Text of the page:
That's entertainment

Our view : City entertainment law needs study

July 28, 2008

The Baltimore venues where live music and entertainment can be heard run the gamut from a renovated power plant and Irish bars to neighborhood taverns and dance clubs. But if a restaurant in a residential area wants to feature a trio during brunch or a coffeehouse would like to host a poetry slam, city zoning laws stand in the way. City Council President Stephanie C. Rawlings-Blake would like to promote a lively, more diverse entertainment scene and offer businesses an easy route to provide it. She's got the right idea, but expanding government to accomplish that goal isn't the best approach.

And that is the chief drawback of her proposed bill that would create a one-year entertainment license and a five-member board that would issue it. Ms. Rawlings-Blake modeled her board on San Francisco's entertainment commission. Her proposal includes a new Office of Hospitality Services that would mediate entertainment disputes between citizens and businesses.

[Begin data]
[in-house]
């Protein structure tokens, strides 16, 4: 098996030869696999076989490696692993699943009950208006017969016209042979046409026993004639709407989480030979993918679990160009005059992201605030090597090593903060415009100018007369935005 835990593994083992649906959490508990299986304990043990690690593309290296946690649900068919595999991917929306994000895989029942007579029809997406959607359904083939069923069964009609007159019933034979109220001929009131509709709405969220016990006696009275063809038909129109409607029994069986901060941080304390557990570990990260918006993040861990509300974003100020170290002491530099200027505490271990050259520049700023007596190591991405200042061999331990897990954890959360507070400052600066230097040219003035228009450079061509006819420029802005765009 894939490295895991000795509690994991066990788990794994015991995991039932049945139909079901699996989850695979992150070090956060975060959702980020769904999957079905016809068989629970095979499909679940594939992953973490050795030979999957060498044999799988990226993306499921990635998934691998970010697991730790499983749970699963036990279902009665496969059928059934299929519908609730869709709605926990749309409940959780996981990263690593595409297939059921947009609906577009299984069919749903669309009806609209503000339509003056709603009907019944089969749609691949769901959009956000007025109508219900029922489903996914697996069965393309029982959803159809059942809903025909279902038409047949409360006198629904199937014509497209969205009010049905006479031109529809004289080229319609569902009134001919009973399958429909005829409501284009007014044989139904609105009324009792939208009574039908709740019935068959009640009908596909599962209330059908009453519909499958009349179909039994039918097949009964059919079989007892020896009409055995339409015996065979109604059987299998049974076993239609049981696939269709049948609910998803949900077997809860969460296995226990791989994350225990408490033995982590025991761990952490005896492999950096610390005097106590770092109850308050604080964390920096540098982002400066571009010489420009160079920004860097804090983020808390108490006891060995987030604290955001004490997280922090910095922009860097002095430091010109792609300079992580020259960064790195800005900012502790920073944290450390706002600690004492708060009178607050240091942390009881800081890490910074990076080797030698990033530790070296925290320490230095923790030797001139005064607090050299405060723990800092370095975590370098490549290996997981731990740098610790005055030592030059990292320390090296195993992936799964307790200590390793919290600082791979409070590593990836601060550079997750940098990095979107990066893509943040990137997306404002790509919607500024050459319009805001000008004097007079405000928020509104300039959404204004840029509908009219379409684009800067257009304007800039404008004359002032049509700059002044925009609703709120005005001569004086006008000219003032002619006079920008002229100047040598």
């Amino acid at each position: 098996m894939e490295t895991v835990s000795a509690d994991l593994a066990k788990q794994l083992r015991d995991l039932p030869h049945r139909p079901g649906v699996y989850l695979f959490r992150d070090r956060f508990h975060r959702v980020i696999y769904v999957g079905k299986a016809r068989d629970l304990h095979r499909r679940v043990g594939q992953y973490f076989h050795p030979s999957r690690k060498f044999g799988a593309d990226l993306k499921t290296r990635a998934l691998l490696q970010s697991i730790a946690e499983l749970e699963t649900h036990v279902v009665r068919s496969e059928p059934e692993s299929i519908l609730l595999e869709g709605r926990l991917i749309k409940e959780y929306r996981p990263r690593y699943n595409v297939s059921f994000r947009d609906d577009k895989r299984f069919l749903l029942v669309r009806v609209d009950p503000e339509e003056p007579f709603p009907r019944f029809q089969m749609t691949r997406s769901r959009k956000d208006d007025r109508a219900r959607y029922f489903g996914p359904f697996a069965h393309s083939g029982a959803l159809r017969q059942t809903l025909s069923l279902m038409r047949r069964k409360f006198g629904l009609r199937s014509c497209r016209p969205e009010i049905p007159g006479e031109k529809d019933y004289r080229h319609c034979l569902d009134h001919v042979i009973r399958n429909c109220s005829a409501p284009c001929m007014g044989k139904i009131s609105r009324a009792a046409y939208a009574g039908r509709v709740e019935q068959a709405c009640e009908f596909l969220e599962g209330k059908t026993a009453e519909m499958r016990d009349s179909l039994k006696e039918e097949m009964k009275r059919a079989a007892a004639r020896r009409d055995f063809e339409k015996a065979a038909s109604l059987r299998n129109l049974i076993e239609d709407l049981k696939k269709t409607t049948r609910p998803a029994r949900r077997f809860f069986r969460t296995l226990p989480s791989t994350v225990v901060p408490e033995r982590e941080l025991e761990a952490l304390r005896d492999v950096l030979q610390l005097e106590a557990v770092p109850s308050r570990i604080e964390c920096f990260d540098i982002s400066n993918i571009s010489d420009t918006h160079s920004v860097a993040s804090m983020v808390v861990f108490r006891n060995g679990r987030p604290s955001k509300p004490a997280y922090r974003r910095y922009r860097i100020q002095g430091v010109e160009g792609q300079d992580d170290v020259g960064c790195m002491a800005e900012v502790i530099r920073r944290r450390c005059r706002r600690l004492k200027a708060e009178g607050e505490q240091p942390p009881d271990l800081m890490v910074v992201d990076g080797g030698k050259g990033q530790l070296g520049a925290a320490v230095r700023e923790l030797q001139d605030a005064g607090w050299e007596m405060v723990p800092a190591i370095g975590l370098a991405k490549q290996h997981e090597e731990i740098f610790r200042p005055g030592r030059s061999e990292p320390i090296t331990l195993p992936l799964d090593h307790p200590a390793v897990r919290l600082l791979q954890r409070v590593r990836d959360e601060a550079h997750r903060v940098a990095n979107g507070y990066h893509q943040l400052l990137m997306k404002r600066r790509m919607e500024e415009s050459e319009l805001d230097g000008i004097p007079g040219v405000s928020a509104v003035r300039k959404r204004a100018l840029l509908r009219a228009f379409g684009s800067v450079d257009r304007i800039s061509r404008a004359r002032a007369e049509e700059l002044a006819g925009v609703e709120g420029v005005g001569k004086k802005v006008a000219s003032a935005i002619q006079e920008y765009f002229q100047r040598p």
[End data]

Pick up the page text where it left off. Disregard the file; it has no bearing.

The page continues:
But why create another bureaucracy when the city is launching a major review of the zoning code that could incorporate its changing entertainment needs?

Baltimore's zoning code is outdated, and its entertainment provisions reflect that. A variety of zoning designations allow entertainment as a right, and others preclude it. That all-or-nothing aspect of the code forces residents to complain to city agencies for help when entertainment-related noise, parking and safety concerns arise. Businesses that serve liquor also must have their entertainment choices approved by the liquor board.

As city planners overhaul Baltimore's zoning code, they should canvass communities on this often-divisive issue. One option might be to allow live entertainment in several forms but as a conditional use so neighborhoods can weigh in. Until that review is completed, the City Council should allow light entertainment in some areas, but only as approved by the city zoning appeals board. That would ensure residents a voice in decisions on entertainment offerings.

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